st-century conundrum, especially in the US and Europe. Edward Said argued, in his seminal book Orientalism, that the West’s patronizing view of the East is based on stereotypes and fantasy. These debates have gone mainstream, surfacing regularly on Twitter, Facebook and Instagram. According to the Stanford Encyclopedia of Philosophy, orientalism influenced the academic discipline of post-colonial studies, which is concerned with "practices of representation that reproduce a logic of subordination that endures even after former colonies gain independence." Basically, Said demonstrated that knowing the Orient was part of the more global project of dominating it, which would go beyond our expected view on the matter. As an example, in July 2015, the Museum of Fine Arts in Boston cancelled Kimono Wednesdays that protesters labeled a latter-day form of racist minstrelsy. The museum invited visitors to try on a red kimono in front of Monet’s La Japonaise. "We were all quite surprised by the response," said MFA deputy director Katie Getchell.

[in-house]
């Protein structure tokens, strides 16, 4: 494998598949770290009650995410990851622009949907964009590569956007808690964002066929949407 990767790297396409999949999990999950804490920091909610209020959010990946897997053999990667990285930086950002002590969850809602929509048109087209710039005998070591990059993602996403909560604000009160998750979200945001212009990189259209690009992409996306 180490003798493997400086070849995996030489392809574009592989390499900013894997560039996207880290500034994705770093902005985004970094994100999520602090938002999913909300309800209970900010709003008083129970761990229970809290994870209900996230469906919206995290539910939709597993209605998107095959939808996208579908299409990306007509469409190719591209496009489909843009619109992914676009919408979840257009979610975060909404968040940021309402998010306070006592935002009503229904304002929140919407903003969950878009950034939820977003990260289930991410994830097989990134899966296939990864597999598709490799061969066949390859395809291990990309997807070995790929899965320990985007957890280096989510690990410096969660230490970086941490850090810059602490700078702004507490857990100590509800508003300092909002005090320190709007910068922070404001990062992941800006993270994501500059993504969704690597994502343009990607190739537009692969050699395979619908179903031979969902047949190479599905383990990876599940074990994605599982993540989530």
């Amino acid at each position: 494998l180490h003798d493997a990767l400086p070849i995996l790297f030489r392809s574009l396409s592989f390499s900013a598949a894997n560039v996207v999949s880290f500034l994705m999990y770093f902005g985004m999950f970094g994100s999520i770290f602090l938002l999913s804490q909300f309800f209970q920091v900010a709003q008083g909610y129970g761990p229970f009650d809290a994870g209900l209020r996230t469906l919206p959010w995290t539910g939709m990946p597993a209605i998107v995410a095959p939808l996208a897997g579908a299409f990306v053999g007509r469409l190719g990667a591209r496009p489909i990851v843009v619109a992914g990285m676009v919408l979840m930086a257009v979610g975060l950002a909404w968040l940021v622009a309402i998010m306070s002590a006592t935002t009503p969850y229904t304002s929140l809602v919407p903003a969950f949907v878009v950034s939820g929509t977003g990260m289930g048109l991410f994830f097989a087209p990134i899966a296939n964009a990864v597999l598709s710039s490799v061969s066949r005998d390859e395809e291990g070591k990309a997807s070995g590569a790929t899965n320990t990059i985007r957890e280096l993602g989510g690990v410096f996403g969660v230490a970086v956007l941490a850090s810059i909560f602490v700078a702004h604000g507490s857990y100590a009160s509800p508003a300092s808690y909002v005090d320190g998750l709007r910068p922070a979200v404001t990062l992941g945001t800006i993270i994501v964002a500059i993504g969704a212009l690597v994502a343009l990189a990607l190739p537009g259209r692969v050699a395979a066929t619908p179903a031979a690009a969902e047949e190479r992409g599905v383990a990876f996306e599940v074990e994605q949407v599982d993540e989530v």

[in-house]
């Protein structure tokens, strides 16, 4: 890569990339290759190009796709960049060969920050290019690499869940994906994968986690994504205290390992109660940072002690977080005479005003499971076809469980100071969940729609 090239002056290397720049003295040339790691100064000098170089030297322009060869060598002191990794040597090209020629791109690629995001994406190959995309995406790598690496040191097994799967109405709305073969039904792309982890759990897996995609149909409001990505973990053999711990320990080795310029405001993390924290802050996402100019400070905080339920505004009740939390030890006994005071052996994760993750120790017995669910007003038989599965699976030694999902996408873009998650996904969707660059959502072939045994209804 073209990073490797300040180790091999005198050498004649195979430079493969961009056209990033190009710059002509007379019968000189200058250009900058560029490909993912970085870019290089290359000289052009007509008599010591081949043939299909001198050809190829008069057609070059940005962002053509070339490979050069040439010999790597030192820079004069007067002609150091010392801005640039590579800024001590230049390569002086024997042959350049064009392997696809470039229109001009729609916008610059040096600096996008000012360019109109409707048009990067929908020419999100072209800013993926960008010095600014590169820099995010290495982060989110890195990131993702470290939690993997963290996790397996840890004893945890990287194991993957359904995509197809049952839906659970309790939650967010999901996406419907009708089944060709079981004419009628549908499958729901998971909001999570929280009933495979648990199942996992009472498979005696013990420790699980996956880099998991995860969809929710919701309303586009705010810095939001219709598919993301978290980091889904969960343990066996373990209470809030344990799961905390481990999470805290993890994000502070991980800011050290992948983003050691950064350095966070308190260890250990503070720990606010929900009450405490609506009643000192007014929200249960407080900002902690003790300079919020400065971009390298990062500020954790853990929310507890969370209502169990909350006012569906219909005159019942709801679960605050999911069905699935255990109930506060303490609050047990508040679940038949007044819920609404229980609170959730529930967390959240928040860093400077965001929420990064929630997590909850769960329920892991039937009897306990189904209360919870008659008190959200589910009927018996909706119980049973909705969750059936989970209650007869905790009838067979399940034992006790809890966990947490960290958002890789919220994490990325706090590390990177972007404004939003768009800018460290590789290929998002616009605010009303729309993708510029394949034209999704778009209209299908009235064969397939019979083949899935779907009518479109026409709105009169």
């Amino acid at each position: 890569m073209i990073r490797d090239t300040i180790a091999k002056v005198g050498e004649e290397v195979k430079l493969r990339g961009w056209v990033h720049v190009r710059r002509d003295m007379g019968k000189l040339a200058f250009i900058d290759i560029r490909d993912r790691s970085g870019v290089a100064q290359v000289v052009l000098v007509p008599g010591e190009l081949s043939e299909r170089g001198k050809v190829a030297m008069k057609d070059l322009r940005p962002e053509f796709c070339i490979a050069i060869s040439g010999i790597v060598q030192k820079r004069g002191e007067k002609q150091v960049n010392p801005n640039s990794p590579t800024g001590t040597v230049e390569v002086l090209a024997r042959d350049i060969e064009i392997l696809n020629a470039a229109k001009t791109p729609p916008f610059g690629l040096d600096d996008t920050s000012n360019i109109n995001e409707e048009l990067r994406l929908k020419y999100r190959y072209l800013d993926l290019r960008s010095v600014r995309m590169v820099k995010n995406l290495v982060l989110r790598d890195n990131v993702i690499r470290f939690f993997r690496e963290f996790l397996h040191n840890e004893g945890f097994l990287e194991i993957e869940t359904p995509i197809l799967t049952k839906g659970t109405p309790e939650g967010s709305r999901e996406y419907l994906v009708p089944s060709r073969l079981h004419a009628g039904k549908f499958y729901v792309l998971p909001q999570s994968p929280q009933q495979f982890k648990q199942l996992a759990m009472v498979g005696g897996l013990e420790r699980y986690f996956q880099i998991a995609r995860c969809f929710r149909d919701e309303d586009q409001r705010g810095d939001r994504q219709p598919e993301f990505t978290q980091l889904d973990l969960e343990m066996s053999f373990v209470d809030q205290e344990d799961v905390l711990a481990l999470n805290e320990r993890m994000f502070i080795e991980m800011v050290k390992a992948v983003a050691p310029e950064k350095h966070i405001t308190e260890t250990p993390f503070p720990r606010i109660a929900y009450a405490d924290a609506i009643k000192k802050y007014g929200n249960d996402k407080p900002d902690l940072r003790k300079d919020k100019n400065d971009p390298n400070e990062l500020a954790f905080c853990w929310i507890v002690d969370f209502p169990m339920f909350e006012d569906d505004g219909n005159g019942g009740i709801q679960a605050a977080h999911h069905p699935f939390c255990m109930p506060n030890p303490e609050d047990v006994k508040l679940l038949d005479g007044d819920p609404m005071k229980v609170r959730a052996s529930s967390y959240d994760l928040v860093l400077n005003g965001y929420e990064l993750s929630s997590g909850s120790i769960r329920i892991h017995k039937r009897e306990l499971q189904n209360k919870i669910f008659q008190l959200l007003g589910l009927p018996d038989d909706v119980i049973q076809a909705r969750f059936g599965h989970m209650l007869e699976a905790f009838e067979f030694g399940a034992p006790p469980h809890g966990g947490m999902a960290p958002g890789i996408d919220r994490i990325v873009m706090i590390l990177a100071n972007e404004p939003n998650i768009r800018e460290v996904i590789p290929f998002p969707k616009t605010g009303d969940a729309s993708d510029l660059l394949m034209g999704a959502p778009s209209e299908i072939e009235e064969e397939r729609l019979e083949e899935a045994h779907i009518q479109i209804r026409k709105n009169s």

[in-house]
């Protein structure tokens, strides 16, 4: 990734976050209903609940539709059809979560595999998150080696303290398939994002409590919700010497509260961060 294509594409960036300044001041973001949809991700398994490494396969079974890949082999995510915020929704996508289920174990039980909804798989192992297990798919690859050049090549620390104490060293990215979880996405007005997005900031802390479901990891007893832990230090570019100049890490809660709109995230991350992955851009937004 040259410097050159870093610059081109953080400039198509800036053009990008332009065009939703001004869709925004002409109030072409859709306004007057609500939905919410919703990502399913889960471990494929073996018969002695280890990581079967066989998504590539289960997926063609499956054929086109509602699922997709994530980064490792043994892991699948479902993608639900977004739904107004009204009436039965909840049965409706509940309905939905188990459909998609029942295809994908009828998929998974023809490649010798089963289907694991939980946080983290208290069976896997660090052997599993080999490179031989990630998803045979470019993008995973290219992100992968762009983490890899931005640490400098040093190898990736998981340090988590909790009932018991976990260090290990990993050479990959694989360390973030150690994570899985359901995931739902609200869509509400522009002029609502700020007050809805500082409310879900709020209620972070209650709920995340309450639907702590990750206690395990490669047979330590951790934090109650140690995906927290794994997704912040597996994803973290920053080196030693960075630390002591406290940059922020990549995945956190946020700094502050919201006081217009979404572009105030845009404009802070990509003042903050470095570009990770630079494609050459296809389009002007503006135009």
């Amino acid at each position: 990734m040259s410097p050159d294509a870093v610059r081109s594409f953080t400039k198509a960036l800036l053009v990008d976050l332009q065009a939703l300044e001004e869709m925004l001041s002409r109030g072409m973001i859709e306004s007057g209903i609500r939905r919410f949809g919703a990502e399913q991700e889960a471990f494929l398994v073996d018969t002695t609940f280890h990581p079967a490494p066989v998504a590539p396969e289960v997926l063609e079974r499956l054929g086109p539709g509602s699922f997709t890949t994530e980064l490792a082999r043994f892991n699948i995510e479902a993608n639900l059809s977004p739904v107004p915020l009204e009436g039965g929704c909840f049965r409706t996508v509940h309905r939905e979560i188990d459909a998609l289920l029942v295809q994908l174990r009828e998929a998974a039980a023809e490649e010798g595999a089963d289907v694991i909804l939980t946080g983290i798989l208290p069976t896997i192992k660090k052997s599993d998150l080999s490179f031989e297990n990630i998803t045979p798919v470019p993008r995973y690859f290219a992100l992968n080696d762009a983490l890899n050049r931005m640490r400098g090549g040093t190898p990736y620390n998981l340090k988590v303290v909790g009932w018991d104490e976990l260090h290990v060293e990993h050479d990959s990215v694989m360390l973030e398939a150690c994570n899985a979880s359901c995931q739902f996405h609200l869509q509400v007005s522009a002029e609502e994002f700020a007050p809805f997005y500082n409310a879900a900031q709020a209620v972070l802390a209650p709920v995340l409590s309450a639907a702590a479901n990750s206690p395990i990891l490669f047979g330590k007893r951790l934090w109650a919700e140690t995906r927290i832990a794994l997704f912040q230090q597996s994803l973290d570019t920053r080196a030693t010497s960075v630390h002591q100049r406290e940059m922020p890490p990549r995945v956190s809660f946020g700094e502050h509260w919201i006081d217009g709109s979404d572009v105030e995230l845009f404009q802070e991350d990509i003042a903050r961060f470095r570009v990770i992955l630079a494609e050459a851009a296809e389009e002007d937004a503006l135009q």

"We thought it would be an educational opportunity for people to have direct encounters with works of art, which would help in understanding different cultures better." The protesters’ megalomania conflates Japanism with stereotyped images of Asians. The Japanese are not the same as, nor should they be confused with Chinese, Korean, Laotian, Vietnamese, or Thai. In the late 19th century the Japanese gave out their art for Western consumption and consciously contributed to its circulation in markets fueled by exoticized fascination with the East. Indeed, all the people who identified as Japanese under the NY Times article addressing the museum’s controversy, expressed confusion and perplexity at the protests. American racialized thinking is not universal and not at all common for Japanese.